From The Blog

An Advent Reflection by Eric Eaton

And our eyes
At last shall see Him
Through His own redeeming love
For that child, so dear and gentle
Is our Lord in heaven above
And He leads His children along
To the place where He is gone.

“Once In Royal David’s City,” st. 3

The above comes from my favorite Christmas Hymn, Once In Royal David’s City. I heard this first I think when I was a pre-teen in the 80’s, most likely on a PBS Christmas Special. I grew up in the Roman Catholic Church, so this beautiful piece of Anglican music was rarely, if ever, used in any service I attended and I had forgotten about it. I rediscovered it in the early 2000’s when I attended the funeral of a close friend’s aunt. It had been her most favorite hymn and she wanted it played at her funeral. The lyrics were printed in the service bulletin, and I remember welling up with tears as the last stanza was played and sung as the family followed behind the casket to the hearse. How fitting that the departed was already in Heaven as the organ thundered and we sang: ”And He leads His children along to the place where He is gone.”

Since becoming an Anglican, I have been very intentional in watching Carols From King’s every year. I usually watch it several times in the season, my favorite viewing being when I watch it with fellow Chapel of The Cross parishioner Dr. Morris Regan and Father Will Compton. Dr. Regan likes to watch the recording start to finish in silence as if we were there in addition to opening a bottle of fine cognac to share. One of my favorite recordings comes from the 2014 year, which was the 60th anniversary of Carols From King’s. Please do yourself a favor and at least watch the processional where they sing this hymn.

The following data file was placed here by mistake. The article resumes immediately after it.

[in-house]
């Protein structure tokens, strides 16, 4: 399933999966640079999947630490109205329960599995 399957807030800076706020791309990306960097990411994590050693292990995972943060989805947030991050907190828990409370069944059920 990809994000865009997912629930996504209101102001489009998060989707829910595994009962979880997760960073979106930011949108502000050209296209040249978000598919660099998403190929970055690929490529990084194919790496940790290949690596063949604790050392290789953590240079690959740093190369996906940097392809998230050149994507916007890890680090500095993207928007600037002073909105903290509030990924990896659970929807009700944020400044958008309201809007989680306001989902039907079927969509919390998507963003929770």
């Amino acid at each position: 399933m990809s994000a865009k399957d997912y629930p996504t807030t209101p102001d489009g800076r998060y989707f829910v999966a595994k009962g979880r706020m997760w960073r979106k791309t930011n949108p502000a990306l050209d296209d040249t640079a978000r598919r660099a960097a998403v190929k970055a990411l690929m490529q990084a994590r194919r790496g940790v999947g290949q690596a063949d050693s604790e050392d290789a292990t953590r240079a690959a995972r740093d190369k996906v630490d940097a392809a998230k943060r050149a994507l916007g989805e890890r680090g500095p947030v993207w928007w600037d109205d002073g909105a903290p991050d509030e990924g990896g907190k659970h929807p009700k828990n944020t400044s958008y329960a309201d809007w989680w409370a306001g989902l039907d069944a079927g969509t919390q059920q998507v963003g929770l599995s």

My favorite words are “And our eyes At last shall see Him Through His own redeeming love..” Think on that. Christ reveals Himself to us, not us having to stumble around looking for Him. We don’t have to check all the boxes, live perfect lives, or jump through hoops before He will be known to us. It is on His time, not ours. He knows each of us. He knows the struggles in our lives, the long-bearing sufferings and the “new” sufferings brought about by the pandemic. Advent is a time of waiting and of patience. It’s why we observe it as a season and not just on Christmas Day. Just this morning, as if by Divine assistance, my dearest friend texted me randomly: “Everything is going to be ok. Always.” He knows I have been wrestling with frustrations and struggling with staying positive when things go wrong. I also know him to be one of the strongest believers I have ever met, so I know that when he says “everything is going to be ok” he is saying it because he knows Who makes it so. Christ, the one we wait for, has got this. All of it. When we switch on the news and see the divisions in this country, the violence, the poverty, the hunger, the disparity in certain areas, and the panic, Christ is there for us. When we worry what to believe or don’t know how to wade through the constant information stream, Christ is there for us. And when we feel as if we are struggling alone, no matter what we are facing, Christ is there for us.

This Advent, pray to be led through the darkness and into the light. Pray for peace and clarity. Pray that the redeeming love will be revealed in even the smallest of everyday moments so that you can focus more on what is good and less on what is not. My friends, there is truly more to be thankful for than worried about. Find a quiet spot, breathe deeply, and give it all over to Christ. You will be amazed at the places you will be led.

Christ’s peace. Happy Advent and Merry Christmas.